The price of oil has hit its highest level for a month in response to the US military’s missile attack on a Syrian government airbase.
Brent crude surged above $56 a barrel, but later fell back to just over $55.
Syria has limited oil production, but its location in the Middle East and alliances with big oil producers raised worries about a spreading conflict that could disrupt crude shipments.
European markets opened lower, but London’s FTSE 100 gained ground later.
It ended the day 0.6% higher at 7,349 points. The Cac in Paris also closed higher, up 0.3%, but Frankfurt’s Dax was 5 points lower.
Other asset classes seen as havens in times of trouble made gains. Gold prices were up 1.1% at $1,266.45 an ounce on Friday afternoon.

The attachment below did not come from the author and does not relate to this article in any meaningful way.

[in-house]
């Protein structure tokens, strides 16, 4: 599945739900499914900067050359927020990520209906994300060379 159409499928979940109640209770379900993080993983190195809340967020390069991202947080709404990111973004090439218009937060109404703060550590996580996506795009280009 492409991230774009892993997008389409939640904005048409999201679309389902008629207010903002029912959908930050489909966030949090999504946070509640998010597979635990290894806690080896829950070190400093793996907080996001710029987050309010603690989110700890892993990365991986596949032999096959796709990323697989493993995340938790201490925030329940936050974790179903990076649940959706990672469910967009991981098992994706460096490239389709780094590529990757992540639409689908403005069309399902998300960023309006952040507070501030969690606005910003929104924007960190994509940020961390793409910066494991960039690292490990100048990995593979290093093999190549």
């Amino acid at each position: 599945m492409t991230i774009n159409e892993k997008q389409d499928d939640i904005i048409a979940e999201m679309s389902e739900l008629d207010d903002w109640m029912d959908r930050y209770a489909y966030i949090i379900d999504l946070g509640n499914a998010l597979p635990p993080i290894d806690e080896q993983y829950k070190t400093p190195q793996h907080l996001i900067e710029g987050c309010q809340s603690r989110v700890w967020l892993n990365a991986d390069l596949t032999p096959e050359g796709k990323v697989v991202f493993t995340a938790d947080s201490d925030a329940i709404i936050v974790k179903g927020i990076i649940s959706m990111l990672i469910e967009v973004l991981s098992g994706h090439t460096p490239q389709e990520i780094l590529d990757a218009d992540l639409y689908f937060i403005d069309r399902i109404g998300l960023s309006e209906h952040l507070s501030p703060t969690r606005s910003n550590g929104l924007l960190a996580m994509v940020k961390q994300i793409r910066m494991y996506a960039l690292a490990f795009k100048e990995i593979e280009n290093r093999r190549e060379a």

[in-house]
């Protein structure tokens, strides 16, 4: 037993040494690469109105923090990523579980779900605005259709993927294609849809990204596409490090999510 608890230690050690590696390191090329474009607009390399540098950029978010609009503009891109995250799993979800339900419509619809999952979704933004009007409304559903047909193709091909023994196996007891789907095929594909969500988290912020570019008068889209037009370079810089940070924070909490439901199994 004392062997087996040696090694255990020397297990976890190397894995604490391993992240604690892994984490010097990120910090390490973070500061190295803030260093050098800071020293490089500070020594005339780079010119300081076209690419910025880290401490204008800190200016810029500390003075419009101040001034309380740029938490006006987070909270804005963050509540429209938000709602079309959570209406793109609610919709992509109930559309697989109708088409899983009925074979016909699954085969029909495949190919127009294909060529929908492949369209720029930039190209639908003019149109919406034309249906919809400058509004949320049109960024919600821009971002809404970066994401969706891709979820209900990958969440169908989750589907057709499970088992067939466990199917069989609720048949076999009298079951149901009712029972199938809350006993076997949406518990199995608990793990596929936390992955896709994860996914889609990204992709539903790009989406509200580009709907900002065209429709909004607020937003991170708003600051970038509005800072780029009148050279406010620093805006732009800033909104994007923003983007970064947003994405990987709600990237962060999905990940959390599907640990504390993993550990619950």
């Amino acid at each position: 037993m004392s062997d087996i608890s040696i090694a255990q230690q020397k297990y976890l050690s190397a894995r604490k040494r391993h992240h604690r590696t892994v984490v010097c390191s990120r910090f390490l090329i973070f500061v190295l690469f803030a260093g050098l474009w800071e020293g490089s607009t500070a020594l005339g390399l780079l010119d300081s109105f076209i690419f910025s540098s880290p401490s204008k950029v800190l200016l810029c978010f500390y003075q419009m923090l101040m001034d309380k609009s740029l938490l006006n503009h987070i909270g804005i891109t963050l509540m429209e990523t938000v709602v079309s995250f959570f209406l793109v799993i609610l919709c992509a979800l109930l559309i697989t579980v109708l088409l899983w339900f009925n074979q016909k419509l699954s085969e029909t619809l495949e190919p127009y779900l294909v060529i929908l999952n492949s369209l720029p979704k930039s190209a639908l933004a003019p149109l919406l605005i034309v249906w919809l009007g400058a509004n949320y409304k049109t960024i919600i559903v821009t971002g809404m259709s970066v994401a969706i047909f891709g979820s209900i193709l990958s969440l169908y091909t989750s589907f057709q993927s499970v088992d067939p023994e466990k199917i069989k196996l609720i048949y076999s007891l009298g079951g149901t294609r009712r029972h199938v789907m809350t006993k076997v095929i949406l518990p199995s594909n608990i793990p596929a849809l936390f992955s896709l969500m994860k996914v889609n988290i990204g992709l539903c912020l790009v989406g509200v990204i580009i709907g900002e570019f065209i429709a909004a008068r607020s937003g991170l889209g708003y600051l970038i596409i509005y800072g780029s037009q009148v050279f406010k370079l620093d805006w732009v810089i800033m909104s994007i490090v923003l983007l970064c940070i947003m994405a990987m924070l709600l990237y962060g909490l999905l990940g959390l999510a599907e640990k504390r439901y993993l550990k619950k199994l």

The dollar’s performance was mixed, falling slightly against the yen.
However, it rose modestly against sterling, the euro and the Swiss franc.
Earlier in Asian markets, energy shares rose as a result of the airstrike, giving a boost to Japan’s Nikkei index, which closed up 0.36% at 18,664.
Analysts said the market impact of the attacks was likely to be short-lived, since the US had described it as a “one-off”.
“It was a knee-jerk reaction because markets are starting to come back a little, as it doesn’t seem like there will be further retaliation coming,” said Christoffer Moltke-Leth at Saxo Capital Markets in Singapore.